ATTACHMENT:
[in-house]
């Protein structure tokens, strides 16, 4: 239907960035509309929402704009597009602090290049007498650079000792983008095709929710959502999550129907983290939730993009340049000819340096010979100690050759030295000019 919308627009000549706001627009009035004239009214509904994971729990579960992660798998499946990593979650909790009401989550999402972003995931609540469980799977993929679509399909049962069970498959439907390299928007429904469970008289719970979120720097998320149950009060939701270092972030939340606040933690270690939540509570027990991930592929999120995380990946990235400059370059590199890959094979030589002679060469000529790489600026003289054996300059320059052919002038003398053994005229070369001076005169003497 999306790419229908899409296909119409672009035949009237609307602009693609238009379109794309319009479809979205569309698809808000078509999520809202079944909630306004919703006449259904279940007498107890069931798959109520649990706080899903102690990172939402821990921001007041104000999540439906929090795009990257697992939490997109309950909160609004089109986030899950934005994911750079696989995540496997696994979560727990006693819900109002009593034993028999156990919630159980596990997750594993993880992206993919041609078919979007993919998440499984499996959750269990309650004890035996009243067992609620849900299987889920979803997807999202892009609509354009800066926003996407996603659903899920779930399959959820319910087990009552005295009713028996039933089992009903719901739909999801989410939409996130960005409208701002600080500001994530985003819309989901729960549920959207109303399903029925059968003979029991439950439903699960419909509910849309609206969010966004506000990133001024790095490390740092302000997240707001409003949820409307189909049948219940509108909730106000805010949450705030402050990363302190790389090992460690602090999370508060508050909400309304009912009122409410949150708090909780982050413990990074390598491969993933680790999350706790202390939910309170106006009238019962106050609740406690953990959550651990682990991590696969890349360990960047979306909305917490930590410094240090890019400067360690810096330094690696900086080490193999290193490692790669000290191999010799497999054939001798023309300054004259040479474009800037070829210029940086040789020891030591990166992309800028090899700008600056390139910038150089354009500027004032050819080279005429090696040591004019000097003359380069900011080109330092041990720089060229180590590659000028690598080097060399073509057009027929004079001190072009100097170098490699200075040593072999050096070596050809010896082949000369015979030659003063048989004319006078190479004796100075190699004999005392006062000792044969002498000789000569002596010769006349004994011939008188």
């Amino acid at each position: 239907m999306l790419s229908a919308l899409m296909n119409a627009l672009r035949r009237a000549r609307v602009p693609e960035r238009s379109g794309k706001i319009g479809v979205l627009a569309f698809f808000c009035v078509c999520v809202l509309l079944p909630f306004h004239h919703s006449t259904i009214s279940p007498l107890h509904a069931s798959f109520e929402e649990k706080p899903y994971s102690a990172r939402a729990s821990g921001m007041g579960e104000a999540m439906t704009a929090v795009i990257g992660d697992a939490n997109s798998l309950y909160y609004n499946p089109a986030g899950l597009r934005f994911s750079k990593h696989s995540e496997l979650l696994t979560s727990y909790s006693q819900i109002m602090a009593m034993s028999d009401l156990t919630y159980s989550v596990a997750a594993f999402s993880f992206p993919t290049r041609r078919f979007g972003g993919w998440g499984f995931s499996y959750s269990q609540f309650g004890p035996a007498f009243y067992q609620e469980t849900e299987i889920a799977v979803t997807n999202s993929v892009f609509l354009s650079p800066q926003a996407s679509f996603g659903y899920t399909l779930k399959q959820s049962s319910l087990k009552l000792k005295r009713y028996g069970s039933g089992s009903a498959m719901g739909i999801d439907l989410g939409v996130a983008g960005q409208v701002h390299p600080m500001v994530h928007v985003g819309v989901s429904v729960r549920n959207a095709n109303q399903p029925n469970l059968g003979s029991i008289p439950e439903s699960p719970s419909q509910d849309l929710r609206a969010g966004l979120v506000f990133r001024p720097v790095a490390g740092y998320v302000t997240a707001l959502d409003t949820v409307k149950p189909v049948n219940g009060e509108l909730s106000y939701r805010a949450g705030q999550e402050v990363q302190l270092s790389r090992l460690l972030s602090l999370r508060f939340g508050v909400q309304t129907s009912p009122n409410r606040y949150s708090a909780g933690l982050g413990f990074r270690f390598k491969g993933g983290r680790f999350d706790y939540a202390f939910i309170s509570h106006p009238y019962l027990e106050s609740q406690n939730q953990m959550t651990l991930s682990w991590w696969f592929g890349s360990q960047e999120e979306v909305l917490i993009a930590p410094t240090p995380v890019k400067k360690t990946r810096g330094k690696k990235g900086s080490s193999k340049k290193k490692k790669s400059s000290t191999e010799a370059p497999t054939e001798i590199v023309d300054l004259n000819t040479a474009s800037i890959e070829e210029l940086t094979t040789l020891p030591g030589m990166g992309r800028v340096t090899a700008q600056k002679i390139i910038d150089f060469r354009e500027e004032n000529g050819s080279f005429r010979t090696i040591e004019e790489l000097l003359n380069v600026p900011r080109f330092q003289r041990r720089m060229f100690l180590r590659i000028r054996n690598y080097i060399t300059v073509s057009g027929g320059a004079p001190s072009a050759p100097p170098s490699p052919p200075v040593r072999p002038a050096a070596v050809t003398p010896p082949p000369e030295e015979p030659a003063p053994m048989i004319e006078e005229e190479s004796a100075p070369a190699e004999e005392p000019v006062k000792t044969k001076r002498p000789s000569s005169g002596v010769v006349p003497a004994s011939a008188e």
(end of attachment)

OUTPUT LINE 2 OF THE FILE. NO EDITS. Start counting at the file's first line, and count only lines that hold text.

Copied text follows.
């Protein structure tokens, strides 16, 4: 239907960035509309929402704009597009602090290049007498650079000792983008095709929710959502999550129907983290939730993009340049000819340096010979100690050759030295000019 919308627009000549706001627009009035004239009214509904994971729990579960992660798998499946990593979650909790009401989550999402972003995931609540469980799977993929679509399909049962069970498959439907390299928007429904469970008289719970979120720097998320149950009060939701270092972030939340606040933690270690939540509570027990991930592929999120995380990946990235400059370059590199890959094979030589002679060469000529790489600026003289054996300059320059052919002038003398053994005229070369001076005169003497 999306790419229908899409296909119409672009035949009237609307602009693609238009379109794309319009479809979205569309698809808000078509999520809202079944909630306004919703006449259904279940007498107890069931798959109520649990706080899903102690990172939402821990921001007041104000999540439906929090795009990257697992939490997109309950909160609004089109986030899950934005994911750079696989995540496997696994979560727990006693819900109002009593034993028999156990919630159980596990997750594993993880992206993919041609078919979007993919998440499984499996959750269990309650004890035996009243067992609620849900299987889920979803997807999202892009609509354009800066926003996407996603659903899920779930399959959820319910087990009552005295009713028996039933089992009903719901739909999801989410939409996130960005409208701002600080500001994530985003819309989901729960549920959207109303399903029925059968003979029991439950439903699960419909509910849309609206969010966004506000990133001024790095490390740092302000997240707001409003949820409307189909049948219940509108909730106000805010949450705030402050990363302190790389090992460690602090999370508060508050909400309304009912009122409410949150708090909780982050413990990074390598491969993933680790999350706790202390939910309170106006009238019962106050609740406690953990959550651990682990991590696969890349360990960047979306909305917490930590410094240090890019400067360690810096330094690696900086080490193999290193490692790669000290191999010799497999054939001798023309300054004259040479474009800037070829210029940086040789020891030591990166992309800028090899700008600056390139910038150089354009500027004032050819080279005429090696040591004019000097003359380069900011080109330092041990720089060229180590590659000028690598080097060399073509057009027929004079001190072009100097170098490699200075040593072999050096070596050809010896082949000369015979030659003063048989004319006078190479004796100075190699004999005392006062000792044969002498000789000569002596010769006349004994011939008188």